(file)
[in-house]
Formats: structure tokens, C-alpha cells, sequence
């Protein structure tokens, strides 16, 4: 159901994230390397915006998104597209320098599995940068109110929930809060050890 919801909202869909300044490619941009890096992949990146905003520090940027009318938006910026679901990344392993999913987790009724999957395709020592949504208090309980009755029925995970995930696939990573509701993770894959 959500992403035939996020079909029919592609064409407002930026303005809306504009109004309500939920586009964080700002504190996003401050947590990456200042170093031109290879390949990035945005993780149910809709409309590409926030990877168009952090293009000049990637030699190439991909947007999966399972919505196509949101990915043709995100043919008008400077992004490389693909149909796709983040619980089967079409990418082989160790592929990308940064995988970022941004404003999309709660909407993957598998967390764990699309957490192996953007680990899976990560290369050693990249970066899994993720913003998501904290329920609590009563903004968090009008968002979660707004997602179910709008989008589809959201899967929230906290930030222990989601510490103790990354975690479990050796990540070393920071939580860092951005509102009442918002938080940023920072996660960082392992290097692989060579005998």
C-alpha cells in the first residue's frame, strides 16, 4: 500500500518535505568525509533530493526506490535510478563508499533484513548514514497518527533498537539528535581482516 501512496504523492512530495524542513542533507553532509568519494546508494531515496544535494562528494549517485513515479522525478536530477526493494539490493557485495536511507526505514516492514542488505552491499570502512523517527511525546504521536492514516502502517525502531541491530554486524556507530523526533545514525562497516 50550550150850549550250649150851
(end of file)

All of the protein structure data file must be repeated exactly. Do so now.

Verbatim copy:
[in-house]
Formats: structure tokens, C-alpha cells, sequence
């Protein structure tokens, strides 16, 4: 159901994230390397915006998104597209320098599995940068109110929930809060050890 919801909202869909300044490619941009890096992949990146905003520090940027009318938006910026679901990344392993999913987790009724999957395709020592949504208090309980009755029925995970995930696939990573509701993770894959 959500992403035939996020079909029919592609064409407002930026303005809306504009109004309500939920586009964080700002504190996003401050947590990456200042170093031109290879390949990035945005993780149910809709409309590409926030990877168009952090293009000049990637030699190439991909947007999966399972919505196509949101990915043709995100043919008008400077992004490389693909149909796709983040619980089967079409990418082989160790592929990308940064995988970022941004404003999309709660909407993957598998967390764990699309957490192996953007680990899976990560290369050693990249970066899994993720913003998501904290329920609590009563903004968090009008968002979660707004997602179910709008989008589809959201899967929230906290930030222990989601510490103790990354975690479990050796990540070393920071939580860092951005509102009442918002938080940023920072996660960082392992290097692989060579005998």
C-alpha cells in the first residue's frame, strides 16, 4: 500500500518535505568525509533530493526506490535510478563508499533484513548514514497518527533498537539528535581482516 501512496504523492512530495524542513542533507553532509568519494546508494531515496544535494562528494549517485513515479522525478536530477526493494539490493557485495536511507526505514516492514542488505552491499570502512523517527511525546504521536492514516502502517525502531541491530554486524556507530523526533545514525562497516 50550550150850549550250649150851